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Most patients use cannabis to reduce chronic pain in the US

60% of patients using medicinal cannabis use it to relieve chronic pain.


In the United States, 60% of patients using medicinal cannabis use it to relieve chronic pain, according to an analysis of data on medicinal cannabis license holders in 20 states.

The article that was published in Health Affairs (and that you can read here) was published at the beginning of February by scientists of the Center of Research of the Chronic Pain and the Fatigue of the University of Michigan in Ann Arbor (the USA).

The main objective of this investigation was to define the reasons why people resort to medical cannabis in states where access is legal.

“We did this study because we wanted to understand the reasons why people use cannabis for medical purposes and if those reasons are based on the evidence,” said Kevin Boehnke, one of the researchers, in a press release.

The premises of analysis start from the fact that although chronic use has been the most sought by these people, the effectiveness in each case has varied in different investigations.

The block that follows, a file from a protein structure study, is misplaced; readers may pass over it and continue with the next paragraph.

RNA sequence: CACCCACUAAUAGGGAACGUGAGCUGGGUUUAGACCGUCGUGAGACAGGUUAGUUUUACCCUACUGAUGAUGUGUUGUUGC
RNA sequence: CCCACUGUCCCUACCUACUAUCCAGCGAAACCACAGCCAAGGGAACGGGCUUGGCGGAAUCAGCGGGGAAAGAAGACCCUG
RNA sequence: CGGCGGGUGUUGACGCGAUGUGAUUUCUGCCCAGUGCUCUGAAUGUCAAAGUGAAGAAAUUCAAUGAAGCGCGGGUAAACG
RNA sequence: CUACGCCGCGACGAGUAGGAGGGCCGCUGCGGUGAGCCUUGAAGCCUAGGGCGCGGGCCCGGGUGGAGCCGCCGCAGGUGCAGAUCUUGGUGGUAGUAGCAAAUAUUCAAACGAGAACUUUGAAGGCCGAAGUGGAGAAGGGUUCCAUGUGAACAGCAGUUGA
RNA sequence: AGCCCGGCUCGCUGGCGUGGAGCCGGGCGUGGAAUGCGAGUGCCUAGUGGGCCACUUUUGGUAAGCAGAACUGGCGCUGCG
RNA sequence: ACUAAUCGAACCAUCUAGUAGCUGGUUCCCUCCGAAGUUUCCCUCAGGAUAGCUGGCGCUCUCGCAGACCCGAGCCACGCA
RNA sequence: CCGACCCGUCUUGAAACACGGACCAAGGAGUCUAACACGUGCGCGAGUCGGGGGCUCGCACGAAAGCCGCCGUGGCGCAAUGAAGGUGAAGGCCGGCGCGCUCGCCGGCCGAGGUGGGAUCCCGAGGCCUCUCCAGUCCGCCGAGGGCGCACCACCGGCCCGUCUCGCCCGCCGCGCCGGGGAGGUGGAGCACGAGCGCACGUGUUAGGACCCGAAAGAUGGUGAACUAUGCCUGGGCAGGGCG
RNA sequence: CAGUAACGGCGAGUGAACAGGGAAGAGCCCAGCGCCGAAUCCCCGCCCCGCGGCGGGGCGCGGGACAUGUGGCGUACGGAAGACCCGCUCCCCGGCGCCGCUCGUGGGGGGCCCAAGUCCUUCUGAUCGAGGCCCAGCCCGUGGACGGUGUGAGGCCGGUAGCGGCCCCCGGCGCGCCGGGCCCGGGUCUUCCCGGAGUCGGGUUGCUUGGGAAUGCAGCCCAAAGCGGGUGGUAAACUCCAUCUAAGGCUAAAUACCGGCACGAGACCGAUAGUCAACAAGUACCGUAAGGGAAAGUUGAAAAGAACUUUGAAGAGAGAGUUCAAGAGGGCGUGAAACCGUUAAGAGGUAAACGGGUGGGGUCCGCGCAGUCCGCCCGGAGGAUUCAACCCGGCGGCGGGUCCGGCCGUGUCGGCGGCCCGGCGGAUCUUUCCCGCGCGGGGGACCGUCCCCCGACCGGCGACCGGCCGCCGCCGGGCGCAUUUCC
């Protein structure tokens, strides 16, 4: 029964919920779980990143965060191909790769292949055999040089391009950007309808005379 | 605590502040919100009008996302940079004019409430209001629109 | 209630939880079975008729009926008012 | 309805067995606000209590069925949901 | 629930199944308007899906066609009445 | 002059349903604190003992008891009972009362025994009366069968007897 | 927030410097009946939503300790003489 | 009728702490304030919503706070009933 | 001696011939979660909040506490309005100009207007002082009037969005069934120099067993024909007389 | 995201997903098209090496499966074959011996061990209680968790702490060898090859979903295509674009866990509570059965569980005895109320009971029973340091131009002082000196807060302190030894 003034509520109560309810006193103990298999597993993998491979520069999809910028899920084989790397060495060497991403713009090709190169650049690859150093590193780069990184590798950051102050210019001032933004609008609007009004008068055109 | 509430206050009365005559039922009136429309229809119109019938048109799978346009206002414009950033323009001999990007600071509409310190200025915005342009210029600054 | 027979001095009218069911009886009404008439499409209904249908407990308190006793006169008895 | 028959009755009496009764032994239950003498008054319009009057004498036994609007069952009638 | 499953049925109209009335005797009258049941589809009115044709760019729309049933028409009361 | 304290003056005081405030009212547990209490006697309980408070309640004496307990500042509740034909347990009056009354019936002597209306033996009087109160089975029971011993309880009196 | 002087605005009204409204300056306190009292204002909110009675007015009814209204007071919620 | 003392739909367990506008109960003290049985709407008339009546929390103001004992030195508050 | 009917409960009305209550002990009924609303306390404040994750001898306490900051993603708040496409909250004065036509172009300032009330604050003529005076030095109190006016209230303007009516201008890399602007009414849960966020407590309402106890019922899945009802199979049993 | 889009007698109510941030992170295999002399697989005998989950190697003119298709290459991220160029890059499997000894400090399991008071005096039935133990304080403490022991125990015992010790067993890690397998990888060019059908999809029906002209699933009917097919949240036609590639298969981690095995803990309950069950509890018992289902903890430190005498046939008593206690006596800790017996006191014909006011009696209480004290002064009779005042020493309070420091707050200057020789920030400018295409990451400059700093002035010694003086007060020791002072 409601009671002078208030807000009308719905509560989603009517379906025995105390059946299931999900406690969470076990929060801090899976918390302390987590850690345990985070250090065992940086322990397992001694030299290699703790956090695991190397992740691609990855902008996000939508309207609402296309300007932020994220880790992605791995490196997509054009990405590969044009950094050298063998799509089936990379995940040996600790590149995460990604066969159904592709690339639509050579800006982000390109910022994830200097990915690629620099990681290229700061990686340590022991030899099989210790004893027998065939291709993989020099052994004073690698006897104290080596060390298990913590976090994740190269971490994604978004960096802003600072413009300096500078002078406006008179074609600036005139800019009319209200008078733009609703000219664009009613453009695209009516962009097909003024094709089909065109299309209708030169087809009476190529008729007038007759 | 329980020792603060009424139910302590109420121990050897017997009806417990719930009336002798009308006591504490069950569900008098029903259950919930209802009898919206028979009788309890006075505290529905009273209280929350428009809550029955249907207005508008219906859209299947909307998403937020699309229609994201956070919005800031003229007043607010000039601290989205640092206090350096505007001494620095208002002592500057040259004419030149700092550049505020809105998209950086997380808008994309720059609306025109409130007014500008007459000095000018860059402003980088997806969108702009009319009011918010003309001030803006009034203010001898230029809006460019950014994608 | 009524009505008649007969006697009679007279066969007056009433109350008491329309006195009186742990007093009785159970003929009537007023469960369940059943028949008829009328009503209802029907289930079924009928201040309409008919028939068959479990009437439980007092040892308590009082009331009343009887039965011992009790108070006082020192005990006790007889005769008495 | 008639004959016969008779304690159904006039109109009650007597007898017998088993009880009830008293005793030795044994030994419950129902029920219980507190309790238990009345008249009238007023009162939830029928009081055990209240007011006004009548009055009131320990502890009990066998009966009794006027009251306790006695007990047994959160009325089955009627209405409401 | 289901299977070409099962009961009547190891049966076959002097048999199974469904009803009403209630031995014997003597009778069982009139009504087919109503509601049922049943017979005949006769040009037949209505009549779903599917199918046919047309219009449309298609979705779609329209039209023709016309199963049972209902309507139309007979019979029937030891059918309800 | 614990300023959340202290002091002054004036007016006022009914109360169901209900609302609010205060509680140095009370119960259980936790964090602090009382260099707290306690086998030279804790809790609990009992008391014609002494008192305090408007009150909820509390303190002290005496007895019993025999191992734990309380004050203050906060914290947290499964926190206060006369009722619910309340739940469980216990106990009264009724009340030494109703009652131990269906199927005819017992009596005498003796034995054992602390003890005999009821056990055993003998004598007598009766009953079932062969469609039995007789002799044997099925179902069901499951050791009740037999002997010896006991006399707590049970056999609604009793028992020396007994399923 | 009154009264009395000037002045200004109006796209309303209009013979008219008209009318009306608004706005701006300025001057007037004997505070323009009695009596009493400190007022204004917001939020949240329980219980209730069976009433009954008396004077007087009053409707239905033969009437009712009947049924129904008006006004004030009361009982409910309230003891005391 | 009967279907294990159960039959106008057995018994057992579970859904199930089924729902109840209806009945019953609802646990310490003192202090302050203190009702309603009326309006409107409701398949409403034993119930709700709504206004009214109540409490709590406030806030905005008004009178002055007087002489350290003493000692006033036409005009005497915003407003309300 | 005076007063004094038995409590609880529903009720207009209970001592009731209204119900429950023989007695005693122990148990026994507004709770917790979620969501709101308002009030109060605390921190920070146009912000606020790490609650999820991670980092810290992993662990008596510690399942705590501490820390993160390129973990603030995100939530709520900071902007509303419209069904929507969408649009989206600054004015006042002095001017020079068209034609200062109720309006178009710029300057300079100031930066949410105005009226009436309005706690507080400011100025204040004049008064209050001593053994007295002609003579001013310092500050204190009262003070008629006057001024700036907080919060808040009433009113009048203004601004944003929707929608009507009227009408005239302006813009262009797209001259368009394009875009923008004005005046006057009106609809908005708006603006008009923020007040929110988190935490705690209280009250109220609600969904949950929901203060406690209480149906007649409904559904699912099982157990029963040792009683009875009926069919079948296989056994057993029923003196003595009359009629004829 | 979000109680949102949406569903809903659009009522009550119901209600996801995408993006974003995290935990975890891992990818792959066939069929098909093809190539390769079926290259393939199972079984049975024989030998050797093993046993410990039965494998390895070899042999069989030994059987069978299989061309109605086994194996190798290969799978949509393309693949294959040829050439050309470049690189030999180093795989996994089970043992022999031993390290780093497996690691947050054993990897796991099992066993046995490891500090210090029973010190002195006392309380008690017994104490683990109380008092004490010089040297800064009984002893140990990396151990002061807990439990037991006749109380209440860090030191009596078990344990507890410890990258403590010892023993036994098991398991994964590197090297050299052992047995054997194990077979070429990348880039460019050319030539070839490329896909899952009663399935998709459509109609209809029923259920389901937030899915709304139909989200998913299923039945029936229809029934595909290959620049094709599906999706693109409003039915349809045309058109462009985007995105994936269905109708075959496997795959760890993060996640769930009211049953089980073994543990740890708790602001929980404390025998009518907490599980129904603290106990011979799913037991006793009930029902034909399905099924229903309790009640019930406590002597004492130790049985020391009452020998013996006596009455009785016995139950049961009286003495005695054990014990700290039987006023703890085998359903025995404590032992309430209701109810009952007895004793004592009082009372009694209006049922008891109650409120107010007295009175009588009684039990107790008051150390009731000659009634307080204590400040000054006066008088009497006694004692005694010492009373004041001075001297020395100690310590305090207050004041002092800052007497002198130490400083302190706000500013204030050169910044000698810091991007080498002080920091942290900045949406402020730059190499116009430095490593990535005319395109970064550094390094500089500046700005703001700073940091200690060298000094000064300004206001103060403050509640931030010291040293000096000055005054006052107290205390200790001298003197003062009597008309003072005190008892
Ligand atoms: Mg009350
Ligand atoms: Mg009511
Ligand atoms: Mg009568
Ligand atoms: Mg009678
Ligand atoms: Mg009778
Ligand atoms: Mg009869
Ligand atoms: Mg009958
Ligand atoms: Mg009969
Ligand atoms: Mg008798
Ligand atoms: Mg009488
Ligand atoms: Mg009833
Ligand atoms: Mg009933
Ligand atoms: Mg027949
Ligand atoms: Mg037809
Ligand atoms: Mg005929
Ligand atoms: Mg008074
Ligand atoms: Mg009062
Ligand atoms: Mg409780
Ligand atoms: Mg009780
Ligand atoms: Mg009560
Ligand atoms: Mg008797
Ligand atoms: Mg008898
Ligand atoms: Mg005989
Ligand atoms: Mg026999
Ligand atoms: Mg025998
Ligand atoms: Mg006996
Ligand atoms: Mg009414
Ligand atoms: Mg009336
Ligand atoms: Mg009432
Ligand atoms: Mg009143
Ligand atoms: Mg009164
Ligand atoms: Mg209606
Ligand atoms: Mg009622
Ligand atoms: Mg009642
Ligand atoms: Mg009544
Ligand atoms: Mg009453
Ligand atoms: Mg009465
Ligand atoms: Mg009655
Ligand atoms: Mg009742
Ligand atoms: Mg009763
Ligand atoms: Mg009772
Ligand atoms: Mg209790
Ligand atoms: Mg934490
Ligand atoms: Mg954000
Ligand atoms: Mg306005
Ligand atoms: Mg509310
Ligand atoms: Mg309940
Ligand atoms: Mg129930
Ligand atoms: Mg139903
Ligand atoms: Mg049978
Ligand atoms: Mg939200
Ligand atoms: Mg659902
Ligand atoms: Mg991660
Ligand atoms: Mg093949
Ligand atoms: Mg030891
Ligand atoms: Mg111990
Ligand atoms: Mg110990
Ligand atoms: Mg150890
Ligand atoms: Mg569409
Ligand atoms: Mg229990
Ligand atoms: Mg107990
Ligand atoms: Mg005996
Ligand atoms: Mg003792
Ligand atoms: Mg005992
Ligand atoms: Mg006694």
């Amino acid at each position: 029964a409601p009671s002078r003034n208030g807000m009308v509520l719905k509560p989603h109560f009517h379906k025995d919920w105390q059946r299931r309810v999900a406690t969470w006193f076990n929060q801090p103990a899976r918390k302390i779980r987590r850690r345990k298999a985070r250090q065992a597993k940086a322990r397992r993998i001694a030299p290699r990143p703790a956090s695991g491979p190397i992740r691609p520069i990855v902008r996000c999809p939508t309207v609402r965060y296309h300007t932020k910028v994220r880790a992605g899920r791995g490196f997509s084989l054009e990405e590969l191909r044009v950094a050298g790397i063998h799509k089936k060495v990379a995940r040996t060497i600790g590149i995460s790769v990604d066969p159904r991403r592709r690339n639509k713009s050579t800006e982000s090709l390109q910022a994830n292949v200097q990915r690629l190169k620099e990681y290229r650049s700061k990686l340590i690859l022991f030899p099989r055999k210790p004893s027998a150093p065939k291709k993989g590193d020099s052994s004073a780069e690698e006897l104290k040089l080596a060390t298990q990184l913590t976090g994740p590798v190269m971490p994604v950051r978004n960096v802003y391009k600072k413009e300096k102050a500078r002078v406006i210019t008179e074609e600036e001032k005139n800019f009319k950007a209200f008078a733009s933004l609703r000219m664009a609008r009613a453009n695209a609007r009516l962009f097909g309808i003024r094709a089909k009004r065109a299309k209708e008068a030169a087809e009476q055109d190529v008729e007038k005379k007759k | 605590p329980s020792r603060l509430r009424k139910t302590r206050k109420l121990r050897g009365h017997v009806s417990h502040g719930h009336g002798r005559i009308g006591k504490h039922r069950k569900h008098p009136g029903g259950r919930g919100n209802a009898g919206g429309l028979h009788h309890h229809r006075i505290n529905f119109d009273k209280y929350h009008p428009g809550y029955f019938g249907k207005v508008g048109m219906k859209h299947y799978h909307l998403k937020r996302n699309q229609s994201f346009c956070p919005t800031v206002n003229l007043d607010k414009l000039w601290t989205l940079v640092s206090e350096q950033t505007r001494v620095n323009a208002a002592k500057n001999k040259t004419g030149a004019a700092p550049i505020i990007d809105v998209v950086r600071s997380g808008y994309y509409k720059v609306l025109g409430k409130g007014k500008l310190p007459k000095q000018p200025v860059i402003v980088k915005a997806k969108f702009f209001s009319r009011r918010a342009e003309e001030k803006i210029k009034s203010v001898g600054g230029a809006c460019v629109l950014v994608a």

“Chronic pain is currently and historically the main reason reported by medical cannabis patients (64.4% in 2016). Of those conditions, 85.5% proved therapeutic efficacy “

The researchers compared the prevalence data of uses with a report recently published by the National Academy of Science, Engineering and Medicine.

“Since the use of medical cannabis continues to increase, creating a national registry of patients will facilitate a better understanding of the trends in use and its potential effectiveness,” the study said.

More than 60% of the patients reviewed in the database said they sought relief for chronic “evidence-based” involvement, including pain, nausea and side effects of chemotherapy.

You can read the research on this link:

Photo: Lexcope

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